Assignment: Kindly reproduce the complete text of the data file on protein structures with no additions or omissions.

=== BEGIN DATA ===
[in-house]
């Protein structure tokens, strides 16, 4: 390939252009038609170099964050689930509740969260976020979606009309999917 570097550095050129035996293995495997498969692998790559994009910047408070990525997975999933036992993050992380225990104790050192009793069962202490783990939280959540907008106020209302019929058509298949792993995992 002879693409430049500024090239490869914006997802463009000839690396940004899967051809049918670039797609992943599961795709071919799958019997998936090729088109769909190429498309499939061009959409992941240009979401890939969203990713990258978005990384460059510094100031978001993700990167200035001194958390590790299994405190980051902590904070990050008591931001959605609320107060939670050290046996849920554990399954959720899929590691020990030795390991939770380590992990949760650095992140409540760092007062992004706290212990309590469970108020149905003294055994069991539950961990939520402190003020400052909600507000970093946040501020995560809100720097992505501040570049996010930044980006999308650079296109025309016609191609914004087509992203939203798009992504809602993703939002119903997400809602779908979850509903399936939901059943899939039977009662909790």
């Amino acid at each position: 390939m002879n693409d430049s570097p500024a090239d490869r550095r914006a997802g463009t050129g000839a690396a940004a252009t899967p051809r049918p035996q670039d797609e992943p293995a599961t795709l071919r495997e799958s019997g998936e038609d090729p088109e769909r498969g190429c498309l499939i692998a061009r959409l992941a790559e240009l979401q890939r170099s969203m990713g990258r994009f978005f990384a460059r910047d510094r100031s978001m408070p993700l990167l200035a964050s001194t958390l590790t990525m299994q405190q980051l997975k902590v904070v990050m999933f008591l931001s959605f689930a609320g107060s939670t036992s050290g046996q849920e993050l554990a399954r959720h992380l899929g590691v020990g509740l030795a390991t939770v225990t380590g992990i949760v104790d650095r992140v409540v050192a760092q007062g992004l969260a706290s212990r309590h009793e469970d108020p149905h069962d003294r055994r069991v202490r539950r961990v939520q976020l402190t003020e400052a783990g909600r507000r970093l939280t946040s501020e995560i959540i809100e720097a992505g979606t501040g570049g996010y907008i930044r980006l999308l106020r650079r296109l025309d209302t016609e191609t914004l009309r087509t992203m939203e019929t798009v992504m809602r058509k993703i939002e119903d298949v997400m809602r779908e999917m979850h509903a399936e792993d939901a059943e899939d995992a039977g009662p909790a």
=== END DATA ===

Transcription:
[in-house]
């Protein structure tokens, strides 16, 4: 390939252009038609170099964050689930509740969260976020979606009309999917 570097550095050129035996293995495997498969692998790559994009910047408070990525997975999933036992993050992380225990104790050192009793069962202490783990939280959540907008106020209302019929058509298949792993995992 002879693409430049500024090239490869914006997802463009000839690396940004899967051809049918670039797609992943599961795709071919799958019997998936090729088109769909190429498309499939061009959409992941240009979401890939969203990713990258978005990384460059510094100031978001993700990167200035001194958390590790299994405190980051902590904070990050008591931001959605609320107060939670050290046996849920554990399954959720899929590691020990030795390991939770380590992990949760650095992140409540760092007062992004706290212990309590469970108020149905003294055994069991539950961990939520402190003020400052909600507000970093946040501020995560809100720097992505501040570049996010930044980006999308650079296109025309016609191609914004087509992203939203798009992504809602993703939002119903997400809602779908979850509903399936939901059943899939039977009662909790």
């Amino acid at each position: 390939m002879n693409d430049s570097p500024a090239d490869r550095r914006a997802g463009t050129g000839a690396a940004a252009t899967p051809r049918p035996q670039d797609e992943p293995a599961t795709l071919r495997e799958s019997g998936e038609d090729p088109e769909r498969g190429c498309l499939i692998a061009r959409l992941a790559e240009l979401q890939r170099s969203m990713g990258r994009f978005f990384a460059r910047d510094r100031s978001m408070p993700l990167l200035a964050s001194t958390l590790t990525m299994q405190q980051l997975k902590v904070v990050m999933f008591l931001s959605f689930a609320g107060s939670t036992s050290g046996q849920e993050l554990a399954r959720h992380l899929g590691v020990g509740l030795a390991t939770v225990t380590g992990i949760v104790d650095r992140v409540v050192a760092q007062g992004l969260a706290s212990r309590h009793e469970d108020p149905h069962d003294r055994r069991v202490r539950r961990v939520q976020l402190t003020e400052a783990g909600r507000r970093l939280t946040s501020e995560i959540i809100e720097a992505g979606t501040g570049g996010y907008i930044r980006l999308l106020r650079r296109l025309d209302t016609e191609t914004l009309r087509t992203m939203e019929t798009v992504m809602r058509k993703i939002e119903d298949v997400m809602r779908e999917m979850h509903a399936e792993d939901a059943e899939d995992a039977g009662p909790a």